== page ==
Professional creative writers, artists and musicians have a problem. Their own feelings are the backbones upon which their industry is supported. They’re emotional salesmen. Now they’re faced with a critical decision, and one that will inform their lifelong body of work: to simply entertain, or to go deeper and actually make a change to their culture.
To entertain means to find those feelings that will resonate with their audience’s demand for fact. Entertainment follows a fairly well-established playbook. Leave the audience feeling that they’re better off for having witnessed it. Leave them inspired by a picture of a better person, or relieved that their circumstances are better than those of the characters they’ve witnessed. Give them the opportunity to ignore reality for a while. They’ve earned it, and will pay for it. Entertainment is a comforting, stabilizing force. It’s a reinforcement of existing behavior.
To make a change, however, means to challenge this comfort. It requires the audience to suspend their own apathy and be vulnerable. But why would anyone volunteer to be exposed to harsh realities?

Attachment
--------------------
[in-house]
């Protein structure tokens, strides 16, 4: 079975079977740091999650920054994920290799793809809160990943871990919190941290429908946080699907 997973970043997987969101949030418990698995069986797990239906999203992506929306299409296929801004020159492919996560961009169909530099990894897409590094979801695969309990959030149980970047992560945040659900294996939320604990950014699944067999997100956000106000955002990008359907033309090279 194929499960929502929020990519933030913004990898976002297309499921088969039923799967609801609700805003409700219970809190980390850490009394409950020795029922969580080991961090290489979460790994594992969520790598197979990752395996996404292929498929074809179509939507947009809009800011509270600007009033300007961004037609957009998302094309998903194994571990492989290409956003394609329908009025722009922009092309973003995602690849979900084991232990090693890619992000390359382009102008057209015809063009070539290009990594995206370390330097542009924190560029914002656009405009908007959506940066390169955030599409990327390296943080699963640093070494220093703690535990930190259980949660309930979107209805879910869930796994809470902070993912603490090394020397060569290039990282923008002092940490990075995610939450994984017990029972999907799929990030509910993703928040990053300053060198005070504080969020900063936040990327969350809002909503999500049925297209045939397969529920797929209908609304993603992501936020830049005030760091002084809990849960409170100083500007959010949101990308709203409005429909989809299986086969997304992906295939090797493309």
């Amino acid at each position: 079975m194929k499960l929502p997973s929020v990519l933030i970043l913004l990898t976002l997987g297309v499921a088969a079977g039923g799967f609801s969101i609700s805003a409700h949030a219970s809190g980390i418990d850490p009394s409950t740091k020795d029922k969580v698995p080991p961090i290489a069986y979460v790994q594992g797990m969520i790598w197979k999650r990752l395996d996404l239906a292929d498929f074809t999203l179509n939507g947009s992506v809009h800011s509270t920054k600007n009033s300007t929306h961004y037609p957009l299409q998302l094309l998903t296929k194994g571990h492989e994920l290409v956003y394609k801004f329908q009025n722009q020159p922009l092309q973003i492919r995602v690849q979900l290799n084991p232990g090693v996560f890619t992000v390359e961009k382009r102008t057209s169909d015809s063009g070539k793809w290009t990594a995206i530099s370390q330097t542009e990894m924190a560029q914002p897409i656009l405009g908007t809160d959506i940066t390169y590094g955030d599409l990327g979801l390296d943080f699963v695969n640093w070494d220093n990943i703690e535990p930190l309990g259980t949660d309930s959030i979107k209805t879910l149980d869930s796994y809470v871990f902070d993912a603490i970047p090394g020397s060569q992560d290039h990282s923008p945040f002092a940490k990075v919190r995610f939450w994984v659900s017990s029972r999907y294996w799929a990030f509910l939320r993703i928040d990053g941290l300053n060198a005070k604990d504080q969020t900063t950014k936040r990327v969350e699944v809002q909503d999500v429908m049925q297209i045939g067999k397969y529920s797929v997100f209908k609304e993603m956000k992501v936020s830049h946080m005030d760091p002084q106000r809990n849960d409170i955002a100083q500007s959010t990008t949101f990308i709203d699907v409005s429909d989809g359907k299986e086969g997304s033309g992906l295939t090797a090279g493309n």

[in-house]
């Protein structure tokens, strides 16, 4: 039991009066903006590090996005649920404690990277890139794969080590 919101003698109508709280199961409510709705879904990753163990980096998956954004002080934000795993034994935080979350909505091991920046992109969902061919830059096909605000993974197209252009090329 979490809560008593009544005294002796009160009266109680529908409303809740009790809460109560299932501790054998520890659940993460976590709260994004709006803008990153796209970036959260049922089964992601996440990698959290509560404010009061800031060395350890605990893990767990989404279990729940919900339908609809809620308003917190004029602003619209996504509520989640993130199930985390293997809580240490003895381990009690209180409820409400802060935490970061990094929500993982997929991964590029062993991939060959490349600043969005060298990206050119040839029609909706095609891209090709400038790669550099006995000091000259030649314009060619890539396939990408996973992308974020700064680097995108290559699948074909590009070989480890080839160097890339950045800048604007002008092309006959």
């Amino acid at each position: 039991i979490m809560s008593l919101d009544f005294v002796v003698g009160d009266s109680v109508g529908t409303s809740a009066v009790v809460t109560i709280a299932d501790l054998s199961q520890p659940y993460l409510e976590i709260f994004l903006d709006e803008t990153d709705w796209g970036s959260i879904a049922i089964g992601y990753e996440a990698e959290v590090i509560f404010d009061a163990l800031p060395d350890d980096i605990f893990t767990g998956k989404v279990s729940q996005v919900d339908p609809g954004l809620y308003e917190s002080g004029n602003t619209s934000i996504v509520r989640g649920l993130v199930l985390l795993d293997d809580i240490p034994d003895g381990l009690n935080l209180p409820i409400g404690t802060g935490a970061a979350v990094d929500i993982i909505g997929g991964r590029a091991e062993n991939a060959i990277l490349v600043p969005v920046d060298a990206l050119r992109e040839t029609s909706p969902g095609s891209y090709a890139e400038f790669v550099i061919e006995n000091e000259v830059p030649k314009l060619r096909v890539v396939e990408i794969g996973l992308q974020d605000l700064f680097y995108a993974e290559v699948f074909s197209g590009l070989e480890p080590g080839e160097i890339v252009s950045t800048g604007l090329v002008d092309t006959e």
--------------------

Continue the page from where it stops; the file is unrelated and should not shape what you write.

I’ve been on the receiving end of large sums of money, given to me in order to entertain. But after 20 years of writing and performing, my audience is still very small. This is because I have found a reason to expose myself to the unsettling truth of the matter.
It’s why we’re here. To grow as people. To make a habit of leaving the comfort zone. To hunt down substance. The “play next” button will not satisfy you.
Rather than to just entertain, I aim to make a change. This is what it looks like. If you’ve found your way to these words, you’ve encountered something truly rare. You’ve discovered my perseverance, despite a constant abundance of opportunities to create work of less substance.
The change I aim to make is to create and enable more meaningful interaction between people about things that matter. This takes the form of challenging, often thought-provoking and socially conscious song lyrics. It takes a cautious view of technology. We need to rely more on nature and less on economic growth. We need to take responsibility for our headspaces.